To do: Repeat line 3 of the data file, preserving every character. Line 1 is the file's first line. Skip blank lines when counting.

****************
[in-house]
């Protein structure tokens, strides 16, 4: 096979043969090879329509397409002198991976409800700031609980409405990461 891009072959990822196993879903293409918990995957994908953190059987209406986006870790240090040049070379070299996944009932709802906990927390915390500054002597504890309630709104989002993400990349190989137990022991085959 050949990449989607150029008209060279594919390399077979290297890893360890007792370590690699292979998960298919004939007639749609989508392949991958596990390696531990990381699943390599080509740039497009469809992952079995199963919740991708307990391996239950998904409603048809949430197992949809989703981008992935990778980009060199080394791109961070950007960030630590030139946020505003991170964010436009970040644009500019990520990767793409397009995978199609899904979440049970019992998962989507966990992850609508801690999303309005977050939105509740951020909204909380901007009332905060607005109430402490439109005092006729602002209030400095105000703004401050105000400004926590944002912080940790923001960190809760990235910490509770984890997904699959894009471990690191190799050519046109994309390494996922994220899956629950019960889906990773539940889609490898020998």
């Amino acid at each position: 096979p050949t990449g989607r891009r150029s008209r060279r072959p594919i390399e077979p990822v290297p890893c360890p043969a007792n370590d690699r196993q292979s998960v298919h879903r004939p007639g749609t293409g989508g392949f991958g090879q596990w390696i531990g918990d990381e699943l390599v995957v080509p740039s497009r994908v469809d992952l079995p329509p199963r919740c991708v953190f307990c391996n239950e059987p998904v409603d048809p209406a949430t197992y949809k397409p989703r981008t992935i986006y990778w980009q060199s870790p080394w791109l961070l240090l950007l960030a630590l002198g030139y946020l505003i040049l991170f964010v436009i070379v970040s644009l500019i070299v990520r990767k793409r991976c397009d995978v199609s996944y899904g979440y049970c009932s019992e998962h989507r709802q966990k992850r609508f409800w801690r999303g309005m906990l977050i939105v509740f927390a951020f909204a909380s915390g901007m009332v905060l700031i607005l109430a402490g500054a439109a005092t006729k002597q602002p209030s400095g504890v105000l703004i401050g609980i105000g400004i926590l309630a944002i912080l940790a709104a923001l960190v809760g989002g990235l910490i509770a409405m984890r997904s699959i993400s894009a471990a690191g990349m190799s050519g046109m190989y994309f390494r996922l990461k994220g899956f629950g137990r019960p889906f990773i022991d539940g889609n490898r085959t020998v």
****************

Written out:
């Amino acid at each position: 096979p050949t990449g989607r891009r150029s008209r060279r072959p594919i390399e077979p990822v290297p890893c360890p043969a007792n370590d690699r196993q292979s998960v298919h879903r004939p007639g749609t293409g989508g392949f991958g090879q596990w390696i531990g918990d990381e699943l390599v995957v080509p740039s497009r994908v469809d992952l079995p329509p199963r919740c991708v953190f307990c391996n239950e059987p998904v409603d048809p209406a949430t197992y949809k397409p989703r981008t992935i986006y990778w980009q060199s870790p080394w791109l961070l240090l950007l960030a630590l002198g030139y946020l505003i040049l991170f964010v436009i070379v970040s644009l500019i070299v990520r990767k793409r991976c397009d995978v199609s996944y899904g979440y049970c009932s019992e998962h989507r709802q966990k992850r609508f409800w801690r999303g309005m906990l977050i939105v509740f927390a951020f909204a909380s915390g901007m009332v905060l700031i607005l109430a402490g500054a439109a005092t006729k002597q602002p209030s400095g504890v105000l703004i401050g609980i105000g400004i926590l309630a944002i912080l940790a709104a923001l960190v809760g989002g990235l910490i509770a409405m984890r997904s699959i993400s894009a471990a690191g990349m190799s050519g046109m190989y994309f390494r996922l990461k994220g899956f629950g137990r019960p889906f990773i022991d539940g889609n490898r085959t020998v």